Miller's argument did not fundamentally change my views on tragedy, but it did offer some new helpful information. For example, when Miller said that it suggests more optimism than comedy, it made me think more about the purpose of tragedy, which I would now say is to highlight something unique to the human experience: our emotions. Miller talks endlessly about how tragedy can only arise in certain conditions, which all require a certain feeling. There is even a tragic feeling. Without emotion, tragedy would not be tragic. A robot civilization (or perhaps Vulcans) reading human literature would probably be lost in tragedies as they result from people being emotional. Miller also challenged my ideas about tragedy being pessimistic. I took that part of the argument to mean that the author of tragic stories usually doesn't have a pessimistic view of humanity, otherwise they'd write something that would make everyone lose their faith in humanity instead of highlighting a part of the experience. If you'd like to read Miller's argument, you can read it here.
For those of you who are reading this and are not in the same AP Lit class as me, I have two things to say: first, I can't believe you're choosing to read this, and second, we watched a TED Talk in class delivered by Alain de Botton entitled "A Kinder, Gentler Philosophy of Success." I found this talk to be generally interesting. De Botton talked about the idea of meritocracy and how everyone views it as the ideal system, despite its shortcomings. He mounts an argument for his own ideas about success by saying that the meritocracy results in people at the top viewing the people at the bottom as having 'deserved' it. He elaborates on this by saying that there is a stark difference between an unfortunate and a loser. I think this is a valuable distinction to make since someone who is at the bottom is not necessarily a loser. He says that the meritocracy is blind to this and everyone at the bottom is a loser. I don't necessarily agree with him on this, because if it was accurate I don't think we would be able to recognize that there is a distinction to the length that we do, especially since we live in a meritocracy.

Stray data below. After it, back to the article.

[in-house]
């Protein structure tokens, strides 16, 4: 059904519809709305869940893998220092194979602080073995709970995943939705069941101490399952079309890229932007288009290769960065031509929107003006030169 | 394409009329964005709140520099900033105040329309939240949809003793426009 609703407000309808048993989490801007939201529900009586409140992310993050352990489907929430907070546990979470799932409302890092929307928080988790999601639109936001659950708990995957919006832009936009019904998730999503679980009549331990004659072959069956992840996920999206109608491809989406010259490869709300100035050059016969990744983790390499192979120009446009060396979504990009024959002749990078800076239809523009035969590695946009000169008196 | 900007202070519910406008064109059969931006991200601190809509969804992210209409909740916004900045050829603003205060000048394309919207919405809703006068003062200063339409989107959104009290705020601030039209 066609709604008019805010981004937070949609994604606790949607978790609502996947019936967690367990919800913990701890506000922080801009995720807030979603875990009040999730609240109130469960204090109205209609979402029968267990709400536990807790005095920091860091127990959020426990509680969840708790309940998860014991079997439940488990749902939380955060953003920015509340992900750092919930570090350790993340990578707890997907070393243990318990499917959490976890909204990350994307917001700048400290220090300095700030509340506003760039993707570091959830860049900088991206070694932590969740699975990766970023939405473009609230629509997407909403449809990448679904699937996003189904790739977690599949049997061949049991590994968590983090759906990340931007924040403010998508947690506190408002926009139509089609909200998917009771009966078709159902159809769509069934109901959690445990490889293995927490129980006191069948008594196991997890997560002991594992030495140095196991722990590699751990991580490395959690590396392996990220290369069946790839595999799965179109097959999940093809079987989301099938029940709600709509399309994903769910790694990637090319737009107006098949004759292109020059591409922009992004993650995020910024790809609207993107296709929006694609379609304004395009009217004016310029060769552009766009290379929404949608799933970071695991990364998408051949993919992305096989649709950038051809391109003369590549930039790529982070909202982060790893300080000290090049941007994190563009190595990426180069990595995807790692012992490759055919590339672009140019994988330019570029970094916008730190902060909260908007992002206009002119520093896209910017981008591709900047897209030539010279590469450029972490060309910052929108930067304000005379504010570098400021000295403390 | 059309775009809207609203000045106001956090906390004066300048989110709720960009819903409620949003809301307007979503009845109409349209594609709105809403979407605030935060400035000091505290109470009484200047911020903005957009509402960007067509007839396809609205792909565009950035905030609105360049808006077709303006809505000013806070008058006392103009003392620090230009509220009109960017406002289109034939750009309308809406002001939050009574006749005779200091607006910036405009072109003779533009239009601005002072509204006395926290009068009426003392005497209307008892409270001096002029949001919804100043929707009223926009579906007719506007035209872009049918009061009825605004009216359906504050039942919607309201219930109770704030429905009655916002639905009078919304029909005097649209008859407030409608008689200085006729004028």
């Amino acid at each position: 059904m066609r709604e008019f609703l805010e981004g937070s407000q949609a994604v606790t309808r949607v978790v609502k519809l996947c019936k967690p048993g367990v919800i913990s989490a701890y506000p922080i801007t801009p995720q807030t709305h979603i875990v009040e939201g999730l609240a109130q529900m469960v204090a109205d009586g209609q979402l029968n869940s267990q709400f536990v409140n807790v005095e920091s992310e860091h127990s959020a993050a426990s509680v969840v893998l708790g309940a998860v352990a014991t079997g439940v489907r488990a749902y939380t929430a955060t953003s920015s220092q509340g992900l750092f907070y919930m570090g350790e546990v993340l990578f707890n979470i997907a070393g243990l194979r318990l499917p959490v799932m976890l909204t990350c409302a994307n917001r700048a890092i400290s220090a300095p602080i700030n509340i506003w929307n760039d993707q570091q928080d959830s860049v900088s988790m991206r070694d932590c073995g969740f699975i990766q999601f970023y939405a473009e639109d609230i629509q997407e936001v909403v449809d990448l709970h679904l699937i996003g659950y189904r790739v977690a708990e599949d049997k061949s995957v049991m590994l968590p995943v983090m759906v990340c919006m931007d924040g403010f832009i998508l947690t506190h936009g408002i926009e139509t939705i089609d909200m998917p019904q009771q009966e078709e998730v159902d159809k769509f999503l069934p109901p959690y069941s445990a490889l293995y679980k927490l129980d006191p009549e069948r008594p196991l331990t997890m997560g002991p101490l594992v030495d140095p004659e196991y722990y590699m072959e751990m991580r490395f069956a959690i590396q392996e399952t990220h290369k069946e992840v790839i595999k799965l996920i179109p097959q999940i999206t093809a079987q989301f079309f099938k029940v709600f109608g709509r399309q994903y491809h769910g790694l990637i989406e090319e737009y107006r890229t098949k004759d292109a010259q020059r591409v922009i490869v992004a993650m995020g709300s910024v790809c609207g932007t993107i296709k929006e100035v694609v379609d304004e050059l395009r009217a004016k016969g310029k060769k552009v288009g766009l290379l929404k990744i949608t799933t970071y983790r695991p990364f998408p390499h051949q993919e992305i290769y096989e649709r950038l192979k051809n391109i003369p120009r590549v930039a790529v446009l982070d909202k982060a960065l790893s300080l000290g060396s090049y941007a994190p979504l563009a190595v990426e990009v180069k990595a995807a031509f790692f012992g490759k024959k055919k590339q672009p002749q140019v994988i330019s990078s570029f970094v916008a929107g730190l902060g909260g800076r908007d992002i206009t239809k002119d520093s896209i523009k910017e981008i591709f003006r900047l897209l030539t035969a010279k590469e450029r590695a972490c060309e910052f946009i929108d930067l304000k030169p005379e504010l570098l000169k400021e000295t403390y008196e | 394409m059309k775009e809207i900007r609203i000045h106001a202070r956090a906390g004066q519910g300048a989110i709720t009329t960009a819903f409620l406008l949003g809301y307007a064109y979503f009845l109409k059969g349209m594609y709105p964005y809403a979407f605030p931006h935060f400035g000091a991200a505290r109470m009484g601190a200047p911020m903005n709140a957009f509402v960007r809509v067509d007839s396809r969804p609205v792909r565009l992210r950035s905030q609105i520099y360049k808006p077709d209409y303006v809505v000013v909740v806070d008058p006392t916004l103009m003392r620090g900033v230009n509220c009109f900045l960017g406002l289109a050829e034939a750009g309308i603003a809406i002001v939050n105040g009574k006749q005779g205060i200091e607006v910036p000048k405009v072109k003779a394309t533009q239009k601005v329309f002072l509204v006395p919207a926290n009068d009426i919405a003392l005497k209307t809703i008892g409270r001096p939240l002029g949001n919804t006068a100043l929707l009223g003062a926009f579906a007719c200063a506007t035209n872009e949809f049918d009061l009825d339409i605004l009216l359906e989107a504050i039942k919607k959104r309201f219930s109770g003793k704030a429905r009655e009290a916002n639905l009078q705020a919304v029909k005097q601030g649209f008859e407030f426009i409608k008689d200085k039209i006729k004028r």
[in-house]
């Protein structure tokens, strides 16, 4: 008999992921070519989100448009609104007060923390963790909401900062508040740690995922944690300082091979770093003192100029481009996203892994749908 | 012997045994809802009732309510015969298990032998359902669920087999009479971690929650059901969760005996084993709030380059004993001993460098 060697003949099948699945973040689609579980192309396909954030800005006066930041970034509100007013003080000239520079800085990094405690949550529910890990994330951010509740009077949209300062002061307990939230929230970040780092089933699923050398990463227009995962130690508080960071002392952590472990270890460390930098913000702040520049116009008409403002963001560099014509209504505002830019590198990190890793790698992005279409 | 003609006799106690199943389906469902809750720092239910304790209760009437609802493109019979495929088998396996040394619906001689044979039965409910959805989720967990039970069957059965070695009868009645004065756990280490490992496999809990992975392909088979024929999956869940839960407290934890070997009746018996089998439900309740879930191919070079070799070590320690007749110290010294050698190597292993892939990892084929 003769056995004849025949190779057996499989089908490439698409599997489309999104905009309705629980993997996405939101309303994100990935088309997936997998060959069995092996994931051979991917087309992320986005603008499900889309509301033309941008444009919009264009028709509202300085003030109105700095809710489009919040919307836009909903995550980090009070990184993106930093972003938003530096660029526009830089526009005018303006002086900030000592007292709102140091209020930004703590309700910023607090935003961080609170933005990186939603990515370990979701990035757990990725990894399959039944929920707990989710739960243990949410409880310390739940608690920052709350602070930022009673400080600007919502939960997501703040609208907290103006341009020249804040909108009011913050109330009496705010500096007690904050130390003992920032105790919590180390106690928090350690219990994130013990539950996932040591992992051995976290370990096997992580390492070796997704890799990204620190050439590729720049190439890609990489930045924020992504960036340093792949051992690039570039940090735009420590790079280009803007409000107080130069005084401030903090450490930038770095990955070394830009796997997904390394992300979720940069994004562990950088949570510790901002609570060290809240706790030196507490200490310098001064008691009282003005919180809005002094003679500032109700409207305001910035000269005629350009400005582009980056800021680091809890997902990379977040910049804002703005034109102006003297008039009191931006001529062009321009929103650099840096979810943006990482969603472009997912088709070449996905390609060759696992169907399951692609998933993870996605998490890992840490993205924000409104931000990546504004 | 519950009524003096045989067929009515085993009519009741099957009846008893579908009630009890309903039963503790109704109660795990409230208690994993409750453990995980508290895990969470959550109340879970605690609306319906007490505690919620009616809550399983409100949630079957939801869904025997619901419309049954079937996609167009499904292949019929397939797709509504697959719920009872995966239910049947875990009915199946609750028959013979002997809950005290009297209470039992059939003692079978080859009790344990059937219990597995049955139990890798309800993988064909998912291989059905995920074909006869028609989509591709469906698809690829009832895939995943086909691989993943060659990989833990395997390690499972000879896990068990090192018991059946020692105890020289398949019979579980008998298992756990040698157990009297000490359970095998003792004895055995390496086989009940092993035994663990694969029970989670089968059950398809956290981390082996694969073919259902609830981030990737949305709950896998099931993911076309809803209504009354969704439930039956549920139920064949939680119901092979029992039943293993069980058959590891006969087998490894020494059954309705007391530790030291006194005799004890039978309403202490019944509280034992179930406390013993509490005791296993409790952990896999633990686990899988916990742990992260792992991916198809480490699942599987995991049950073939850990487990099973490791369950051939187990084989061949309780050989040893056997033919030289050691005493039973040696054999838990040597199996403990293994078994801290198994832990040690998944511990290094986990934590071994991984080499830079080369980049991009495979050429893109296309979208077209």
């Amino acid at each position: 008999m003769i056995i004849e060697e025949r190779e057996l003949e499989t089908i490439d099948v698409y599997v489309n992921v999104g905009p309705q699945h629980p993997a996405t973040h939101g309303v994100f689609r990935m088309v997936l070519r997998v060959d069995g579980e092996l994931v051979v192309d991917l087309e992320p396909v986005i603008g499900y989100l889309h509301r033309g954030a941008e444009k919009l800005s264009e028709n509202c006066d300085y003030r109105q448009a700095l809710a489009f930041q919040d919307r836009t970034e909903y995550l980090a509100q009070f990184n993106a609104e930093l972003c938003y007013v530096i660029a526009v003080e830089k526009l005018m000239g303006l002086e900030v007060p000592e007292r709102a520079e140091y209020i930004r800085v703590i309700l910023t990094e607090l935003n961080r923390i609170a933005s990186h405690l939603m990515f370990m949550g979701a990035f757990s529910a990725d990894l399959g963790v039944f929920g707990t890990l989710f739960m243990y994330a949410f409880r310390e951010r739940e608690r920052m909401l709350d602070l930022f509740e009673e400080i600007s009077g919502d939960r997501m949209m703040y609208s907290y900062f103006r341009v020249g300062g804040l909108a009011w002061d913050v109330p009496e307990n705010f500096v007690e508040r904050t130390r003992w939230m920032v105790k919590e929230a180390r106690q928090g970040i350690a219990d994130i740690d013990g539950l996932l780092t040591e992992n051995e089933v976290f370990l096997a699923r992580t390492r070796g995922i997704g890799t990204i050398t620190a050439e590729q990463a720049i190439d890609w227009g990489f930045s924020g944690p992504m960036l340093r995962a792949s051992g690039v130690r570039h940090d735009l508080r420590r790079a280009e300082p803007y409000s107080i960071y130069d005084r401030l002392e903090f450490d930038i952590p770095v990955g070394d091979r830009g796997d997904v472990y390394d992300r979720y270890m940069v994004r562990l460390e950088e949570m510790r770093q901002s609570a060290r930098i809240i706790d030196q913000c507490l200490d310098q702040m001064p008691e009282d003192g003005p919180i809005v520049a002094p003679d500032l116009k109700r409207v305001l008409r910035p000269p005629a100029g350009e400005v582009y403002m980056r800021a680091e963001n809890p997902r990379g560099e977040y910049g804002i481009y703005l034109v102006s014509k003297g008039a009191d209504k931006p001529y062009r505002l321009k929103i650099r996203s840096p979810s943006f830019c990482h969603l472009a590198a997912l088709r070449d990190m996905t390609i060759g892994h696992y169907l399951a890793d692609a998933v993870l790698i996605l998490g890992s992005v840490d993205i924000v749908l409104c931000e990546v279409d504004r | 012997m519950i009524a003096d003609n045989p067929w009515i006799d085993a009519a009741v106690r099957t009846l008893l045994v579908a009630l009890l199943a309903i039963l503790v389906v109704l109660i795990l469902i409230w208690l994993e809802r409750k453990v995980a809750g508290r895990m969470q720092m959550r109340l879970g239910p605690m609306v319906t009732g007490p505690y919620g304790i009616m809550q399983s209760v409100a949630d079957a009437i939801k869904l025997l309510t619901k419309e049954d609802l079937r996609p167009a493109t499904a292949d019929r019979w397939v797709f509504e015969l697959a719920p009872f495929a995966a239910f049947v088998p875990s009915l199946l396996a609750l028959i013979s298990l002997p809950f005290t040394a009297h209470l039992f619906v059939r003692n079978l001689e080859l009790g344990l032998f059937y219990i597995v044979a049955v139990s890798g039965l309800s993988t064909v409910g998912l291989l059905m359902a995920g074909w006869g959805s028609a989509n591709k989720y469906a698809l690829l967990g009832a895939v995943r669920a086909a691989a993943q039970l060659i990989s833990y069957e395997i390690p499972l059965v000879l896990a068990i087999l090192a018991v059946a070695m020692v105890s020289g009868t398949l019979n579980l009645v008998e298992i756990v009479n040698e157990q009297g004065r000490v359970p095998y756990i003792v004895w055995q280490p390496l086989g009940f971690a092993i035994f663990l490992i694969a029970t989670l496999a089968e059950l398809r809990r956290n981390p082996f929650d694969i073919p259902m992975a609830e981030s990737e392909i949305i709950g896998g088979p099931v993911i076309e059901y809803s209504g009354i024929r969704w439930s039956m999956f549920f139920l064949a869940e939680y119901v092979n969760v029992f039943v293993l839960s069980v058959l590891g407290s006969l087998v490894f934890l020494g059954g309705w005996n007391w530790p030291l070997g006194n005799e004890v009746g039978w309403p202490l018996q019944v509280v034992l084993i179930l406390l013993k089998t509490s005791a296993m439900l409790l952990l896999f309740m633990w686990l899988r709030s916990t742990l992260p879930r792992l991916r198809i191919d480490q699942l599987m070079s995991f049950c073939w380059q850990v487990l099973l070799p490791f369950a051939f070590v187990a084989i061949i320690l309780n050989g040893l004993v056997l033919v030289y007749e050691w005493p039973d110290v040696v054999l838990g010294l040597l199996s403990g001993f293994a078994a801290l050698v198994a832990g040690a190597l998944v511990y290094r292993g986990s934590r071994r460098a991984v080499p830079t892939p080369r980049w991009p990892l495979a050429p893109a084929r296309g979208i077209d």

As for how this TED Talk connects to tragedy, I must make a confession: we did not finish the talk in class, and I never finished it completely outside of class. I went through and read the forum posts to get an idea of what he finished the talk with, and it sounded like he might have connected it to tragedies in particular. I'd imagine that you'd expect me to analyze this part of the talk since it's directly related to tragedy. I will choose to take a different route, however. Let's begin with de Botton's talking points on the meritocracy. As I mentioned before, he believes the meritocracy creates a system belief where those at the bottom 'deserve' their place. Perhaps this can relate to tragedies in the sense that the human experience itself is a tragedy; the story is sad, but there is a good feeling at the end. With de Botton's worldview, this would be particularly true for those on the bottom. They live a sad life of feeling like a loser or being told they're losers by those above them, only to have the relief of death, or in some cases, social mobility toward the end of their lives. Maybe life is so tragic that we have to create escapes, just like de Botton mentions when he talks about nature. He described nature as an escape from the human anthill. These escapes are the little bits of relief that could exist in a tragedy. If you're still reading this, get a life, then check out de Botton's talk here.
I have always thought of tragedies as sad stories. Romeo and Juliet comes to mind when I think of them. I'm not certain if it is a tragedy, but it fits my notion of what a tragedy might be. I also seem to remember talking about tragedies freshman year and hearing that the colloquial definition of tragedy does not match the literary definition, but I could be remembering incorrectly. A tragedy in the sense of events is usually a devastating event that causes grief for people and isn't easy to recover from.
After doing a bit of research, I think it was safe to assume that tragedies usually have a sad story or event. It appears, however, that tragedies usually have a sort of good feeling at the end that releases the audience. This is contrary to what I thought since I believed the point of tragedies was to evoke bad feelings in the audience. It also appears that tragedies are generally written as plays. You can find more on the enigmatic literary manifestation that is the tragedy on Wikipedia here.
Write something about yourself. No need to be fancy, just an overview.